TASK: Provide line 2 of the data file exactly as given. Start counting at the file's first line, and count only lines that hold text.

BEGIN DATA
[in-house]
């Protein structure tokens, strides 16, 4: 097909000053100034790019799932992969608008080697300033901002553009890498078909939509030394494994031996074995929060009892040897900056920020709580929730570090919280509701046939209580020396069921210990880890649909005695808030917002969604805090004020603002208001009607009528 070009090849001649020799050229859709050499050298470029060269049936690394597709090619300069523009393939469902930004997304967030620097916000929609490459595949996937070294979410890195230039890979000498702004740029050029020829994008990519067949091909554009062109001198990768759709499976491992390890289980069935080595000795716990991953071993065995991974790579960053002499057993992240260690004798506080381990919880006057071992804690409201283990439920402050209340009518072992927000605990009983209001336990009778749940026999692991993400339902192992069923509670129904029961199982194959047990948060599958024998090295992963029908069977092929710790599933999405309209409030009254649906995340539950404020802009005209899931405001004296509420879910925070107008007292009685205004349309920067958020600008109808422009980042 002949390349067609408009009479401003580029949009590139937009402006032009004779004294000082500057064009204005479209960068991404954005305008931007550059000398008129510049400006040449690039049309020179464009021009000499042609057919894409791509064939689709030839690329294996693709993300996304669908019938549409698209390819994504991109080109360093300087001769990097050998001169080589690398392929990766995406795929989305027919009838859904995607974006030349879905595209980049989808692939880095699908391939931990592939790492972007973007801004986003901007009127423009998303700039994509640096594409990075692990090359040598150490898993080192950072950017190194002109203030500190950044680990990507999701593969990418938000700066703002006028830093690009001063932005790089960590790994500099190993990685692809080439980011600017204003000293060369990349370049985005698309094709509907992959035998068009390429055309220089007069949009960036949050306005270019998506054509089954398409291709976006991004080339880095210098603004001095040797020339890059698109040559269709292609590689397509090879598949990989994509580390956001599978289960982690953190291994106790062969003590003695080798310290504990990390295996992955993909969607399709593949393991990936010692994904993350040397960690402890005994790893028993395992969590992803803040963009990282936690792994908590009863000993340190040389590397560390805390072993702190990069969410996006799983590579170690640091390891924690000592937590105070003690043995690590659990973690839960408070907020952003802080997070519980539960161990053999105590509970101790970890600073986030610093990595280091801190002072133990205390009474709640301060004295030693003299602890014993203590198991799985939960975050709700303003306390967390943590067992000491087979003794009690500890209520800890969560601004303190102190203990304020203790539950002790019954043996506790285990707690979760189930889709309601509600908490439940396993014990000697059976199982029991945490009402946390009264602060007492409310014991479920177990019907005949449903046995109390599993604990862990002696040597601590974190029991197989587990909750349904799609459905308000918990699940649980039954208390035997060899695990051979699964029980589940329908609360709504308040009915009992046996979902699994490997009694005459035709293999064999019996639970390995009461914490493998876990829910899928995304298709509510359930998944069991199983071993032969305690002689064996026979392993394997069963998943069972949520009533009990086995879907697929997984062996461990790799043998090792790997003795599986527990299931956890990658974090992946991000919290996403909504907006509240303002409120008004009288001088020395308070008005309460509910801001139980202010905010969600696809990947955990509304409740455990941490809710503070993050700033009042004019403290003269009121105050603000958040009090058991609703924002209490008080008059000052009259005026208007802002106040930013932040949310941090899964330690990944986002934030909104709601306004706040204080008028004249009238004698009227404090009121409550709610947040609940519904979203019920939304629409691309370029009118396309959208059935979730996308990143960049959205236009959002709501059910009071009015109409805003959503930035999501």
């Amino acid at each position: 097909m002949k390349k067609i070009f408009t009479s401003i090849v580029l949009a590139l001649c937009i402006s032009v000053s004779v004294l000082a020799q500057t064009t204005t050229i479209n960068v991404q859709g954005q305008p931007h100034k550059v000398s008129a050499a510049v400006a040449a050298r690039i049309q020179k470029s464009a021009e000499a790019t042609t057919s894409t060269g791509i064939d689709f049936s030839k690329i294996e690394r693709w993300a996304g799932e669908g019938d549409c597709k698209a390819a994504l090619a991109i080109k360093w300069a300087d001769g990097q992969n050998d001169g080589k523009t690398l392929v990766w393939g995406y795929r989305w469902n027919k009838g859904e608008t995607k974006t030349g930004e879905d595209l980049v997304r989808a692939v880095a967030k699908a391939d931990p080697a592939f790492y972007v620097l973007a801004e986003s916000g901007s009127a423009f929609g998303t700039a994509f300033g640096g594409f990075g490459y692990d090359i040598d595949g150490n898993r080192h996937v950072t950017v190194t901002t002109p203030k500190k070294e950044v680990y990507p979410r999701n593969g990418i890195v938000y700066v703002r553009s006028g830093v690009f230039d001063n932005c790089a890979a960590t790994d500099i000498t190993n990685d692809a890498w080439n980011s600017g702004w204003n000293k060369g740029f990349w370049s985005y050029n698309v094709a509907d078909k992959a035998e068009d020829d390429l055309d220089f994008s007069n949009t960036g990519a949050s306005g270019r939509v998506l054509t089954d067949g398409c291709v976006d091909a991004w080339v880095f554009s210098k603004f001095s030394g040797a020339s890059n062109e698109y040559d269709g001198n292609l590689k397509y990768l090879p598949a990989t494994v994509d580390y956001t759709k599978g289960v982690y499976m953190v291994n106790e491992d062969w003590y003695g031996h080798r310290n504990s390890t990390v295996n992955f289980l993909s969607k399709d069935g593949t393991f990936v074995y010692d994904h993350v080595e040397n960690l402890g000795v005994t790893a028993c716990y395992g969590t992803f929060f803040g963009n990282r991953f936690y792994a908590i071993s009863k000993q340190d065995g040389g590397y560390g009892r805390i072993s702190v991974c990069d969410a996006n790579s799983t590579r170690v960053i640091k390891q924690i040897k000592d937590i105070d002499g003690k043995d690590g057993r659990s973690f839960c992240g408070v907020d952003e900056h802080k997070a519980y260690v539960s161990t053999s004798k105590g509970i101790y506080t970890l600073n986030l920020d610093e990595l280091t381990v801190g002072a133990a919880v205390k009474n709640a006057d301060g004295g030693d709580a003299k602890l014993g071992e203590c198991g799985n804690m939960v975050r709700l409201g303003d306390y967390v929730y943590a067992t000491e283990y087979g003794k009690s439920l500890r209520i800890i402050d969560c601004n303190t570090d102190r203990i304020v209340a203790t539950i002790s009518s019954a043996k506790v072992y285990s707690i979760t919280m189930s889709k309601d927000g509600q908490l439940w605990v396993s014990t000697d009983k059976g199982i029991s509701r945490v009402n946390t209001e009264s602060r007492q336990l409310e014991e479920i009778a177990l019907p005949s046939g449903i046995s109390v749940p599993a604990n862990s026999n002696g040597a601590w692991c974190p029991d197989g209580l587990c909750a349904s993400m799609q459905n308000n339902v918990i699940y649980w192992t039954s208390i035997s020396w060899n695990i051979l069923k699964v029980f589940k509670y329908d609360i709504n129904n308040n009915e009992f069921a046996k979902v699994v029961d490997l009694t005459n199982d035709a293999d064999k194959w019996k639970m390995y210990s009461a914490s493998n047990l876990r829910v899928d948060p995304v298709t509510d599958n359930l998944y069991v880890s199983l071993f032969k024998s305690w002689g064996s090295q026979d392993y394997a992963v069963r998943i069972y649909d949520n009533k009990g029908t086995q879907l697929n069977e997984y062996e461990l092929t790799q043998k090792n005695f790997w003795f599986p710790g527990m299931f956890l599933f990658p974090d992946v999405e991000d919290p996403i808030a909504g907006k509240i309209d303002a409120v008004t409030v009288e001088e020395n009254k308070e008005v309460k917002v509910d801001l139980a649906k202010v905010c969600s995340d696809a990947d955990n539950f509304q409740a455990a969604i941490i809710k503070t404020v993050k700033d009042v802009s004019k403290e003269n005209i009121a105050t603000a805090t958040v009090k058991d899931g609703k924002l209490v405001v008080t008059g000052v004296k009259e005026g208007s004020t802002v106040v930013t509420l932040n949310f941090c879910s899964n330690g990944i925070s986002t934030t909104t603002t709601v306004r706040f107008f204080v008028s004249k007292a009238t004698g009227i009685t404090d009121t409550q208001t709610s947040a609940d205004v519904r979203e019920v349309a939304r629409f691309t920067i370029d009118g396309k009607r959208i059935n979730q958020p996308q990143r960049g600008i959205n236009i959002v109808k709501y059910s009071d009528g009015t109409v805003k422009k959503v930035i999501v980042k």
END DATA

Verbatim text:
């Protein structure tokens, strides 16, 4: 097909000053100034790019799932992969608008080697300033901002553009890498078909939509030394494994031996074995929060009892040897900056920020709580929730570090919280509701046939209580020396069921210990880890649909005695808030917002969604805090004020603002208001009607009528 070009090849001649020799050229859709050499050298470029060269049936690394597709090619300069523009393939469902930004997304967030620097916000929609490459595949996937070294979410890195230039890979000498702004740029050029020829994008990519067949091909554009062109001198990768759709499976491992390890289980069935080595000795716990991953071993065995991974790579960053002499057993992240260690004798506080381990919880006057071992804690409201283990439920402050209340009518072992927000605990009983209001336990009778749940026999692991993400339902192992069923509670129904029961199982194959047990948060599958024998090295992963029908069977092929710790599933999405309209409030009254649906995340539950404020802009005209899931405001004296509420879910925070107008007292009685205004349309920067958020600008109808422009980042 002949390349067609408009009479401003580029949009590139937009402006032009004779004294000082500057064009204005479209960068991404954005305008931007550059000398008129510049400006040449690039049309020179464009021009000499042609057919894409791509064939689709030839690329294996693709993300996304669908019938549409698209390819994504991109080109360093300087001769990097050998001169080589690398392929990766995406795929989305027919009838859904995607974006030349879905595209980049989808692939880095699908391939931990592939790492972007973007801004986003901007009127423009998303700039994509640096594409990075692990090359040598150490898993080192950072950017190194002109203030500190950044680990990507999701593969990418938000700066703002006028830093690009001063932005790089960590790994500099190993990685692809080439980011600017204003000293060369990349370049985005698309094709509907992959035998068009390429055309220089007069949009960036949050306005270019998506054509089954398409291709976006991004080339880095210098603004001095040797020339890059698109040559269709292609590689397509090879598949990989994509580390956001599978289960982690953190291994106790062969003590003695080798310290504990990390295996992955993909969607399709593949393991990936010692994904993350040397960690402890005994790893028993395992969590992803803040963009990282936690792994908590009863000993340190040389590397560390805390072993702190990069969410996006799983590579170690640091390891924690000592937590105070003690043995690590659990973690839960408070907020952003802080997070519980539960161990053999105590509970101790970890600073986030610093990595280091801190002072133990205390009474709640301060004295030693003299602890014993203590198991799985939960975050709700303003306390967390943590067992000491087979003794009690500890209520800890969560601004303190102190203990304020203790539950002790019954043996506790285990707690979760189930889709309601509600908490439940396993014990000697059976199982029991945490009402946390009264602060007492409310014991479920177990019907005949449903046995109390599993604990862990002696040597601590974190029991197989587990909750349904799609459905308000918990699940649980039954208390035997060899695990051979699964029980589940329908609360709504308040009915009992046996979902699994490997009694005459035709293999064999019996639970390995009461914490493998876990829910899928995304298709509510359930998944069991199983071993032969305690002689064996026979392993394997069963998943069972949520009533009990086995879907697929997984062996461990790799043998090792790997003795599986527990299931956890990658974090992946991000919290996403909504907006509240303002409120008004009288001088020395308070008005309460509910801001139980202010905010969600696809990947955990509304409740455990941490809710503070993050700033009042004019403290003269009121105050603000958040009090058991609703924002209490008080008059000052009259005026208007802002106040930013932040949310941090899964330690990944986002934030909104709601306004706040204080008028004249009238004698009227404090009121409550709610947040609940519904979203019920939304629409691309370029009118396309959208059935979730996308990143960049959205236009959002709501059910009071009015109409805003959503930035999501």